OROGRAPHIC LIFT: Have you ever noticed one side of a mountain seems to have plentiful trees and vegetation, or a cloud to just one side of the peak? Then on the other side of it, it's dry and arid conditions?
Meteorologist Brittney Merlot explains that when wind is forced from a low elevation to a higher elevation, the air gains altitude and quickly cools down adiabatically, due to less pressure working on the air parcel. This raises the relative humidity and creates clouds and precipitation. This occurs on the windward side of the mountain, which is usually highly vegetated with various plants and trees.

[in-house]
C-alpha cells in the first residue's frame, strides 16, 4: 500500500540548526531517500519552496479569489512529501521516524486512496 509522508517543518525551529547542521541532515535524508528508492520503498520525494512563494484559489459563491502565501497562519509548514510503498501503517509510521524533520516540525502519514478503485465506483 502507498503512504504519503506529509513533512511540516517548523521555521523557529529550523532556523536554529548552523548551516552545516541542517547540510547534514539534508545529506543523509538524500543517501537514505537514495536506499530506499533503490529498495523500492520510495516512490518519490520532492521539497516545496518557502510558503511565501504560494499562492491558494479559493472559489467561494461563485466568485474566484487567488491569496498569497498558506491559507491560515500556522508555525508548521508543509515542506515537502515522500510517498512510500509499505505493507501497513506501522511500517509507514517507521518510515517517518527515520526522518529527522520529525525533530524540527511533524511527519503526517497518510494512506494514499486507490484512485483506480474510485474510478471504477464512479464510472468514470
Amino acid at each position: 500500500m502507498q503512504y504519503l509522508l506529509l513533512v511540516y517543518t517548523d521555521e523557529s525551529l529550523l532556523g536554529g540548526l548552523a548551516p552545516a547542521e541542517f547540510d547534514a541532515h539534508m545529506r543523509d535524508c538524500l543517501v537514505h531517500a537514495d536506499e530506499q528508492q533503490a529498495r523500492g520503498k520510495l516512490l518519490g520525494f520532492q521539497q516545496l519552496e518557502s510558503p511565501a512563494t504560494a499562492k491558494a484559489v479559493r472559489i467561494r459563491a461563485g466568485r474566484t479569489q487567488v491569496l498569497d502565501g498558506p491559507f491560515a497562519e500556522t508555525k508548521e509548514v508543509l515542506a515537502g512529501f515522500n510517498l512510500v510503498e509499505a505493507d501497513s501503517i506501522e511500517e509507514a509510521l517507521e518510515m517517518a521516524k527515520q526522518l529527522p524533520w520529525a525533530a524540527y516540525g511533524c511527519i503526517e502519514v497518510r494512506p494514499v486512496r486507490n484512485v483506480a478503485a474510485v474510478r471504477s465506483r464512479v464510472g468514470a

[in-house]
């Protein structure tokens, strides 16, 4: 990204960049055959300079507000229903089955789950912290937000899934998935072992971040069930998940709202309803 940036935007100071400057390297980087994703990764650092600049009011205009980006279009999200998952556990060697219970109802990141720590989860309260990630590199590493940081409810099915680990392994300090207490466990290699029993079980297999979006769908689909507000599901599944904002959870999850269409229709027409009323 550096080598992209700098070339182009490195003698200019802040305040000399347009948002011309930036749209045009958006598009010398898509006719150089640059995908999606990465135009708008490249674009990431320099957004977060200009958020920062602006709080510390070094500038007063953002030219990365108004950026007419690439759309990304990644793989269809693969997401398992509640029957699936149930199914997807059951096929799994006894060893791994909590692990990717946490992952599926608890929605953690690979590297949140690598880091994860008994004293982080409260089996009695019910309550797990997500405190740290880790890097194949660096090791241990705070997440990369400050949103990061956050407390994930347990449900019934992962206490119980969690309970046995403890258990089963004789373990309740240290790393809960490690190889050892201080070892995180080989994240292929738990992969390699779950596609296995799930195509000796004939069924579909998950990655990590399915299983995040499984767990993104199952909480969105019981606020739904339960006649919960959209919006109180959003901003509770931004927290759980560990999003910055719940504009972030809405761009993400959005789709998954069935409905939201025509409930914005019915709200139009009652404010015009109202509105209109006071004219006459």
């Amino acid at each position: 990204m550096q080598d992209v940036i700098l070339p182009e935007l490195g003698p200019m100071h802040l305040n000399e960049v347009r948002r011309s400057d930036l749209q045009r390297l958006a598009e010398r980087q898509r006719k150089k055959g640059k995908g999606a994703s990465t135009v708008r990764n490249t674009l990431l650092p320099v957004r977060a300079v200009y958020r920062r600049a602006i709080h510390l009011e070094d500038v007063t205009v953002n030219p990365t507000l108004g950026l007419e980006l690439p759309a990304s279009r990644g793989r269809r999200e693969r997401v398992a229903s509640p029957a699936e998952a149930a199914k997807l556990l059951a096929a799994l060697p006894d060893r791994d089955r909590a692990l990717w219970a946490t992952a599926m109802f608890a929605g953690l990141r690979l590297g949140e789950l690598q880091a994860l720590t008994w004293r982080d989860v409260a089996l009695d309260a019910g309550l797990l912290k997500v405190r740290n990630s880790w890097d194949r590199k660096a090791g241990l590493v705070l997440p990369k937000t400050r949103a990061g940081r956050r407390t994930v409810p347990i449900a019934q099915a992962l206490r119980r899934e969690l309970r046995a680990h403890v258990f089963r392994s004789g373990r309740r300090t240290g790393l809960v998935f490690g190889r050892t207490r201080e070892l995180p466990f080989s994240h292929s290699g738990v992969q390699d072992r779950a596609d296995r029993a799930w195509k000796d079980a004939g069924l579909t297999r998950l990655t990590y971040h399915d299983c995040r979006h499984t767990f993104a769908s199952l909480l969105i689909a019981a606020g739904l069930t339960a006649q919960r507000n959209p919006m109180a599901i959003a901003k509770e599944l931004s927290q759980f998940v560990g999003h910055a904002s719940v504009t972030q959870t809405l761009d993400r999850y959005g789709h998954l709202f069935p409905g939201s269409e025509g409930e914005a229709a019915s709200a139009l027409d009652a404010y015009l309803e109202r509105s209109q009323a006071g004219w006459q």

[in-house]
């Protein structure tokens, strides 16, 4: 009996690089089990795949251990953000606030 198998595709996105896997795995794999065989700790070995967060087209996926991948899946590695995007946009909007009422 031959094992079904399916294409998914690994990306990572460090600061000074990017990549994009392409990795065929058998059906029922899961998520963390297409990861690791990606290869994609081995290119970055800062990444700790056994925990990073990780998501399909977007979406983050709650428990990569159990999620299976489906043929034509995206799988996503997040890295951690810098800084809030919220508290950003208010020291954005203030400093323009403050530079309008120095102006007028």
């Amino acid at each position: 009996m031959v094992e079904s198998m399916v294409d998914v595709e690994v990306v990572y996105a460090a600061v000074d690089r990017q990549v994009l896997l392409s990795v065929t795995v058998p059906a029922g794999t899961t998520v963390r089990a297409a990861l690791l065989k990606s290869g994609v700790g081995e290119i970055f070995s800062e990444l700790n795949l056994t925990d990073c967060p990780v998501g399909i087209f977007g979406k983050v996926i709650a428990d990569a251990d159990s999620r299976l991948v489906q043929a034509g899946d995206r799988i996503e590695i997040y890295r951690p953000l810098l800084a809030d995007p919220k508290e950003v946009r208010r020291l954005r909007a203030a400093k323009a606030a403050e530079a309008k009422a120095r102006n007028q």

On the other side of the mountain or hill, the air moves down the terrain, and warms from the increased pressure. All of this down-slope work turns into warming temperatures. Giving you a dry and arid area on the leeward side.
In the video above, Merlot breaks it down even more to help you fully understand these processes of an air parcel as it is forced upward and downward due to a mountain or hill.
This phenomenon of orographic lifting can be witnessed on an almost daily basis during the warm summer days in California's Central Valley too. East of the foothills, large cumulonimbus clouds form every afternoon as the warm valley air rises up-slope on the west side of the Sierra Nevada mountains.